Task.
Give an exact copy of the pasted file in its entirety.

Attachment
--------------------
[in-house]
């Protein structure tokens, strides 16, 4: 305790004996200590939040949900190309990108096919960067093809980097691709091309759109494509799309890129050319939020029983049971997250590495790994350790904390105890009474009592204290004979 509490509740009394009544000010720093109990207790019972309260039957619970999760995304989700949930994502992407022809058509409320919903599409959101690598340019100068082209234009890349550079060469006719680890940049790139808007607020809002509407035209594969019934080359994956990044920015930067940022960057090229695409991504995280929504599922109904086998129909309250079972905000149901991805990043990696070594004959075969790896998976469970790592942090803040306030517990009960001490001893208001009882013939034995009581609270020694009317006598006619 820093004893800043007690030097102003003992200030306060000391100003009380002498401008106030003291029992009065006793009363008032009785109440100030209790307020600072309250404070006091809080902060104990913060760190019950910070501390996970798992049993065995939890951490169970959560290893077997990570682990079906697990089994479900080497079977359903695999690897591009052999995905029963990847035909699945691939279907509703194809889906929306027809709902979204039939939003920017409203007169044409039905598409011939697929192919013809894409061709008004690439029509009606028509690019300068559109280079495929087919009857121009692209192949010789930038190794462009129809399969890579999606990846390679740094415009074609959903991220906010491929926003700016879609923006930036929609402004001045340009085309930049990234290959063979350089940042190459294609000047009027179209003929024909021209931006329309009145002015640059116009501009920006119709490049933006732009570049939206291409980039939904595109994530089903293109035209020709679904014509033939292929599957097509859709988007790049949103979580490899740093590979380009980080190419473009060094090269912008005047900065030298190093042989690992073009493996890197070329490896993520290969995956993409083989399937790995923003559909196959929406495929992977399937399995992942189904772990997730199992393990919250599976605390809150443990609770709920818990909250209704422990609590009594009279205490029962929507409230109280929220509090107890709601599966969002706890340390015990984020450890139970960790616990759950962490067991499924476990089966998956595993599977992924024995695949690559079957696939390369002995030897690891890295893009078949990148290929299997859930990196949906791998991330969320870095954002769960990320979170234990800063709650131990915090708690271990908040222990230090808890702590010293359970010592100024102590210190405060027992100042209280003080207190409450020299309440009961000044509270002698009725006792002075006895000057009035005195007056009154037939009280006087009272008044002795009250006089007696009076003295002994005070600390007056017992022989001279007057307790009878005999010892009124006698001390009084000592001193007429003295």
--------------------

[in-house]
């Protein structure tokens, strides 16, 4: 305790004996200590939040949900190309990108096919960067093809980097691709091309759109494509799309890129050319939020029983049971997250590495790994350790904390105890009474009592204290004979 509490509740009394009544000010720093109990207790019972309260039957619970999760995304989700949930994502992407022809058509409320919903599409959101690598340019100068082209234009890349550079060469006719680890940049790139808007607020809002509407035209594969019934080359994956990044920015930067940022960057090229695409991504995280929504599922109904086998129909309250079972905000149901991805990043990696070594004959075969790896998976469970790592942090803040306030517990009960001490001893208001009882013939034995009581609270020694009317006598006619 820093004893800043007690030097102003003992200030306060000391100003009380002498401008106030003291029992009065006793009363008032009785109440100030209790307020600072309250404070006091809080902060104990913060760190019950910070501390996970798992049993065995939890951490169970959560290893077997990570682990079906697990089994479900080497079977359903695999690897591009052999995905029963990847035909699945691939279907509703194809889906929306027809709902979204039939939003920017409203007169044409039905598409011939697929192919013809894409061709008004690439029509009606028509690019300068559109280079495929087919009857121009692209192949010789930038190794462009129809399969890579999606990846390679740094415009074609959903991220906010491929926003700016879609923006930036929609402004001045340009085309930049990234290959063979350089940042190459294609000047009027179209003929024909021209931006329309009145002015640059116009501009920006119709490049933006732009570049939206291409980039939904595109994530089903293109035209020709679904014509033939292929599957097509859709988007790049949103979580490899740093590979380009980080190419473009060094090269912008005047900065030298190093042989690992073009493996890197070329490896993520290969995956993409083989399937790995923003559909196959929406495929992977399937399995992942189904772990997730199992393990919250599976605390809150443990609770709920818990909250209704422990609590009594009279205490029962929507409230109280929220509090107890709601599966969002706890340390015990984020450890139970960790616990759950962490067991499924476990089966998956595993599977992924024995695949690559079957696939390369002995030897690891890295893009078949990148290929299997859930990196949906791998991330969320870095954002769960990320979170234990800063709650131990915090708690271990908040222990230090808890702590010293359970010592100024102590210190405060027992100042209280003080207190409450020299309440009961000044509270002698009725006792002075006895000057009035005195007056009154037939009280006087009272008044002795009250006089007696009076003295002994005070600390007056017992022989001279007057307790009878005999010892009124006698001390009084000592001193007429003295």